Moving to cleaner emission norms
If you just bought a new motorcycle, the sales pitch definitely included the word "BS-IV compliant". BS or the Bharat Stage emission standard was brought into effect in 2000 by the central government. These standards were set to keep the harmful air pollutants emitted by the internal combustion engines under check. The norms were based on the European regulations, also known as Euro norms. BS-III standards were brought into effect in 2005 followed by BS IV in April 2010 for passenger cars.
In its first phase, BS IV for four-wheelers was introduced in 33 cities which included the metros and then was introduced in other parts of the country in a phased manner. Vinod Dasari, president, SIAM, states that the BS-IV norms were delayed due to the non-availability of BS-IV fuel across the country, forcing some categories of vehicles especially the commercial ones to remain at the BS-III stage till April 1, 2017. Under the BS-IV emission standards, the sulphur content in fuel was reduced from 150ppm to 50ppm in petrol engines while for diesel motors, it was brought down from 350ppm to 50ppm. The presence of sulphur in the atmosphere results in eye irritation, asthma, chronic bronchitis and even heart failure. Additionally, according to ARAI, the BS-III emission limits for petrol-powered two-wheelers were 1.00g/km for carbon monoxide (CO) and 1.00g/km for 1.00g/km for hydrocarbon and nitrous oxide (HC + NOx). The same for BS-IV compliant vehicles is 0.75 for both CO and HC+NOx. The difference between BS-III and BS-IV emission norms is almost double. The air pollution caused by BS-IV compliant vehicles will be almost half of what BS-III compliant vehicles emit.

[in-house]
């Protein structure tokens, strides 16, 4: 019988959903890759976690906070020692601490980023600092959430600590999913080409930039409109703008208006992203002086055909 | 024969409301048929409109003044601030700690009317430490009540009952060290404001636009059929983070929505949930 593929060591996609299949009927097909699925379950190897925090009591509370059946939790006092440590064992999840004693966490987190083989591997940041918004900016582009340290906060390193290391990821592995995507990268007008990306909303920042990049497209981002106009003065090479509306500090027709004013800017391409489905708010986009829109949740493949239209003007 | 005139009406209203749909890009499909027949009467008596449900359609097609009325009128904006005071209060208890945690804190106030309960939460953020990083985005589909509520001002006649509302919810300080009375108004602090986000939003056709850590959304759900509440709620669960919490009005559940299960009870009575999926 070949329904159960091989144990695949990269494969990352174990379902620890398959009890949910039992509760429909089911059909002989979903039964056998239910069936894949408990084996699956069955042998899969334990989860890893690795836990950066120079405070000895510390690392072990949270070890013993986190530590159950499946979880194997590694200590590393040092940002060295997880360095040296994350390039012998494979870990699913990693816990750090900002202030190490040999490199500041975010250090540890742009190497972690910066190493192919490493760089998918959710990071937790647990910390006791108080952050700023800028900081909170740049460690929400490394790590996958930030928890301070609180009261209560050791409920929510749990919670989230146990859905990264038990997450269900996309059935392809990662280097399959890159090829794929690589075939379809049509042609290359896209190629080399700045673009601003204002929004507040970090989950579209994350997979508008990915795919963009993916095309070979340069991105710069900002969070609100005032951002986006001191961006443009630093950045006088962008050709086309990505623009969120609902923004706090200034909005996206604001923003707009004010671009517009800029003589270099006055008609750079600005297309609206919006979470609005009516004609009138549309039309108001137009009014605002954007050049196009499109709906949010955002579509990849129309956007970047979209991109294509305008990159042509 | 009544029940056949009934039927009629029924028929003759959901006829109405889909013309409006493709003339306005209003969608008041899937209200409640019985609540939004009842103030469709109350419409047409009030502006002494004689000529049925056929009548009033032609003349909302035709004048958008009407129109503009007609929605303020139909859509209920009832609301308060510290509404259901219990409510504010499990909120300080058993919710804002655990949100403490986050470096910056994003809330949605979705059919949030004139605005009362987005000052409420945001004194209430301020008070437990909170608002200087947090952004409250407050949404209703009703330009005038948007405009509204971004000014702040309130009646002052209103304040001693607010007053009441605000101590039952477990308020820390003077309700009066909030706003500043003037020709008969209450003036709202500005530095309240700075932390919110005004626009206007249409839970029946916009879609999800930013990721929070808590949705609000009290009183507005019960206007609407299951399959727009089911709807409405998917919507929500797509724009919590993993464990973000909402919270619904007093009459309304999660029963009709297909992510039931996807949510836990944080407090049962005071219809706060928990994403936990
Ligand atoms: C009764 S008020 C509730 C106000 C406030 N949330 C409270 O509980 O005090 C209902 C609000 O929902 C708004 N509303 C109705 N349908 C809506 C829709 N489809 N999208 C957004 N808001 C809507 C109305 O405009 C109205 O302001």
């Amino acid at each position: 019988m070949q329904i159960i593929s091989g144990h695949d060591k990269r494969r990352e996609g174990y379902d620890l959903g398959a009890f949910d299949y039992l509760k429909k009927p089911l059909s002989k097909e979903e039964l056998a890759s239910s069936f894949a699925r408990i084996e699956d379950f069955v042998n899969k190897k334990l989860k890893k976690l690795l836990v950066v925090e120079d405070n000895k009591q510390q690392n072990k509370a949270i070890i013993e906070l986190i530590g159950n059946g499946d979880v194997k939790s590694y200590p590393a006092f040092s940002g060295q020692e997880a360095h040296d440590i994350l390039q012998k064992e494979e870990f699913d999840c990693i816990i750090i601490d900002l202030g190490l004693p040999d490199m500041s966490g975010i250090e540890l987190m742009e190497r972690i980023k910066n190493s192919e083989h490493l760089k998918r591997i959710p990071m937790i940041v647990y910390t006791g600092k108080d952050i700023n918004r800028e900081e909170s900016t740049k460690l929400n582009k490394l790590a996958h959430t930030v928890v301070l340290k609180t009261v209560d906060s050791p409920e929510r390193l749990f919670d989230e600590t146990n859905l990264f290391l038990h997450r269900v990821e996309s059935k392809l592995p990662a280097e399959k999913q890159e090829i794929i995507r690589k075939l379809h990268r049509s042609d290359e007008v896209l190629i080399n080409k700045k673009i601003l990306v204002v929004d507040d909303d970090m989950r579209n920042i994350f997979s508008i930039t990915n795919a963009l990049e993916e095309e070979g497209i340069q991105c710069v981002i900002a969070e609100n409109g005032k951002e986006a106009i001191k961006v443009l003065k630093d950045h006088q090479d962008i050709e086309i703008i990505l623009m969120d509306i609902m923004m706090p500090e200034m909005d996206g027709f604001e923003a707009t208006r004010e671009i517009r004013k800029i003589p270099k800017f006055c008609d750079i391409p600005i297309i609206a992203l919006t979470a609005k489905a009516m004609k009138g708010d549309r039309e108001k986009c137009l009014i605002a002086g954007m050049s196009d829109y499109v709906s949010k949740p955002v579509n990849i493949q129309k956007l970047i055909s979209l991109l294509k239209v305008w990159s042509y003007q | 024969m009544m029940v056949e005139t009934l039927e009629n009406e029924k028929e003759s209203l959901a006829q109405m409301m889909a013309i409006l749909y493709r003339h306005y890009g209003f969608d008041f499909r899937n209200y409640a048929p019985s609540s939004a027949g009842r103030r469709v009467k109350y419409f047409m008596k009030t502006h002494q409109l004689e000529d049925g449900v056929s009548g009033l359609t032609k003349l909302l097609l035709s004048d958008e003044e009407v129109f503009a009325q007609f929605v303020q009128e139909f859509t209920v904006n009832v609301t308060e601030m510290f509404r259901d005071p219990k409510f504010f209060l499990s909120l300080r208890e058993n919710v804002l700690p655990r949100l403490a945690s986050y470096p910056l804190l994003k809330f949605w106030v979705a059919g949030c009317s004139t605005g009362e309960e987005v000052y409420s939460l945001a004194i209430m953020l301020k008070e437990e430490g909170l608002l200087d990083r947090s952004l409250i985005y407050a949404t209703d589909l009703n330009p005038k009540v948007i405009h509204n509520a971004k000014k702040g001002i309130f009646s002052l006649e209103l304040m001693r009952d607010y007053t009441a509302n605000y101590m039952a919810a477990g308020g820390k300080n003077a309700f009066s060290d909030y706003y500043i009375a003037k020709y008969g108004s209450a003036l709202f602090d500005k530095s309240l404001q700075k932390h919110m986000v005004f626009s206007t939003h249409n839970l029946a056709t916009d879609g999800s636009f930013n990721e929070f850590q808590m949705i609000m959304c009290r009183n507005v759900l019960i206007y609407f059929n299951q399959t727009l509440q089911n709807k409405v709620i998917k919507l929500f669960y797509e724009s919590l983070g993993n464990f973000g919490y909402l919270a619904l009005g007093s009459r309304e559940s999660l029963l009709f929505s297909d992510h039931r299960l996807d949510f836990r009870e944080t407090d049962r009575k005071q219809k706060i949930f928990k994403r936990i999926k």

Last year, the Supreme Court's ruling halted the registration of BS-III two-wheelers in Delhi. This had severely affected the motorcycle manufacturers in the country. However, after SIAM explained the negative impact and raised the issue with the Delhi RTO, the authorities decided to give one year to all the two-wheeler manufacturers to make their products compliant with BS-IV emission norms by April 1, 2017. While most two-wheeler manufacturers did migrate to BS IV way before the stipulated limit, the rest chose to liquidate their inventory at high discounts before March 31, 2017.
Automobile manufacturers were already gearing up for the transition from BS-III to BS-IV norms. From April last year, Toyota stopped manufacturing BS-III cars. India's largest automobile company, Tata Motors, too had a swift transition from BS III to BS IV as most of their vehicles were available in BS IV. The company stated that the BS-III ban has not had a significant impact on their passenger vehicles but some decline in sales was seen in the heavy vehicle category.
All BS IV diesel engines are developed with a high-pressure common rail system with turbocharger and EGR (exhaust gas recirculation to reduce NOx emissions in petrol/gasoline and diesel engines). Apart from the environmental benefits, these additions improve performance and overall fuel economy.